Learning to be your own editor is like learning to be your own therapist. It’s more empathy than technical skill.
Good editors aren’t necessarily experts on grammar or style, they have a working knowledge of it and know how to spot glaring mistakes in your writing. The best ones are empathetic to the needs of the three most important people to a story: the writer, the reader and the publication. They keep the needs of all three in mind when rendering judgement on the copy and make sure each is satisfied to the best of their abilities.
Editors also understand that the purpose of writing is to communicate and the purpose of editing is to make sure the story is understood. When looking at copy, that means stepping outside of yourself and thinking about how it affects all others involved.
Managing so many different perspectives is difficult because each is in a solitary space when looking at the text. The writer isn’t thinking about the reader when sitting in front of the keyboard nor is the reader thinking about the writer when they are reading. The publication’s primary concern is how this one story fits in with all the others, which is a higher perspective than the other two.
The editor cleans up the connecting link between all three so that everybody is satisfied. They hold the reader in mind when they remove a phrase that doesn’t make sense, but make sure to keep the writer’s original intent when rewriting certain sections. Sometimes neither the reader nor the writer dictate these changes, but the needs of a publication drive the decisions.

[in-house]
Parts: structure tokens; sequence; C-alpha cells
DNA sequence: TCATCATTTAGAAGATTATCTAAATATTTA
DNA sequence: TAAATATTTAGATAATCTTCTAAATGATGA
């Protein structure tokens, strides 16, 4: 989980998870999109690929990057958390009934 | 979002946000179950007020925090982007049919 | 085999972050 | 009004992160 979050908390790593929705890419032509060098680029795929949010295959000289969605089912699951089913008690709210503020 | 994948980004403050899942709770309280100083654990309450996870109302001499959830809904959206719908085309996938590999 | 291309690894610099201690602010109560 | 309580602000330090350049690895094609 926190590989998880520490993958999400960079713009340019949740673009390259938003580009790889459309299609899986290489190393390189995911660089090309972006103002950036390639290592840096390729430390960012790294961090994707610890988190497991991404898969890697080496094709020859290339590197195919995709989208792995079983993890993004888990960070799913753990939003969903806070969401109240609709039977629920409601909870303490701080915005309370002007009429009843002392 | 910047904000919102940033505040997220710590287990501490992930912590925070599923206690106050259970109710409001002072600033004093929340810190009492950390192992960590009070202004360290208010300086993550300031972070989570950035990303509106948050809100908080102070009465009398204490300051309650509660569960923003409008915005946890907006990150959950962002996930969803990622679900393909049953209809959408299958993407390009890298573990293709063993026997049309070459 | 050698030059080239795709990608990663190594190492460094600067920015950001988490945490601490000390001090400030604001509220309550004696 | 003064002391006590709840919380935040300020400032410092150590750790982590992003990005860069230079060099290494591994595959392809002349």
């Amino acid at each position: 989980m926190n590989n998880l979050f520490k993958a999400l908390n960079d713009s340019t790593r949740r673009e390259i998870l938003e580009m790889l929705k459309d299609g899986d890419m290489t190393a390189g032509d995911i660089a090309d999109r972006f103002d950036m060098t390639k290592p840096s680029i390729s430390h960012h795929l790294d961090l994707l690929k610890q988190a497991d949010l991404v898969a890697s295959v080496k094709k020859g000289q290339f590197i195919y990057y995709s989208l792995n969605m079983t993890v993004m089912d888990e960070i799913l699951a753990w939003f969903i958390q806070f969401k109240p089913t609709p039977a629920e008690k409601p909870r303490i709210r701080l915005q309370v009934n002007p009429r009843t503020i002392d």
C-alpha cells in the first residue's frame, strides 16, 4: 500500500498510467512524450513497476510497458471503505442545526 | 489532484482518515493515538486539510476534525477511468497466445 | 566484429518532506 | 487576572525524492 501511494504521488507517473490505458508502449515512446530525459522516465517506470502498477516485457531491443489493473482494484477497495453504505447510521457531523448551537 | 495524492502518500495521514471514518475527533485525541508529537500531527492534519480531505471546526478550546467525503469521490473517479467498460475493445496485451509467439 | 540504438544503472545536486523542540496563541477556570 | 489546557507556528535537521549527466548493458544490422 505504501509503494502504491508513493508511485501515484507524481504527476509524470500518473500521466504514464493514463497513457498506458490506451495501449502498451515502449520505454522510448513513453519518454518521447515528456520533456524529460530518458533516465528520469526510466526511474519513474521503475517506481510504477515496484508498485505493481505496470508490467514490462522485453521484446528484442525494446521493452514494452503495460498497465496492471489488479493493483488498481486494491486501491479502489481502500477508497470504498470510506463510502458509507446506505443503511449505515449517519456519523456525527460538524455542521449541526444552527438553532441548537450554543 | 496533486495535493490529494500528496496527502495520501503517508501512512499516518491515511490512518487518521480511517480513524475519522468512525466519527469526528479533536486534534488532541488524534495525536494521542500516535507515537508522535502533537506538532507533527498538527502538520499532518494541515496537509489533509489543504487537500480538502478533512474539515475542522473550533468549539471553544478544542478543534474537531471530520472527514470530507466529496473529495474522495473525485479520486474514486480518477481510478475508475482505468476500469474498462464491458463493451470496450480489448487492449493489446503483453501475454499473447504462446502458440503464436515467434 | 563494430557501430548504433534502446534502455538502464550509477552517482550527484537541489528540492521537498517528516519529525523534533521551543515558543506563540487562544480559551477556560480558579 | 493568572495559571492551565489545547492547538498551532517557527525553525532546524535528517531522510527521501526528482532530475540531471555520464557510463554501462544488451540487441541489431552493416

The biggest lesson you have to learn when editing your own work is that you can’t be selfish. The decision to make changes should never be your own. It should be done with the reader in mind.
Doing this is a simple matter of asking the right questions while you are editing. The first question is “who” as in who will be reading this story. This will put you in the proper frame of mind because it takes the focus off yourself. The second part is “how” or how will this impact whomever is reading this. The last question involves the author: “Is this what I really wanted to say?” If the answer is yes then move on. If it’s no well then it’s time to make a change.
The matter of satisfying the needs of your publication is more big idea stuff. It’s a question of selecting your topic and whether it fits in with where you are writing. This in turn will dictate the “who” of your story.
Asking these questions does not make the process any easier, but the rewards for being considerate to others will show itself in a thoughtful well written piece of writing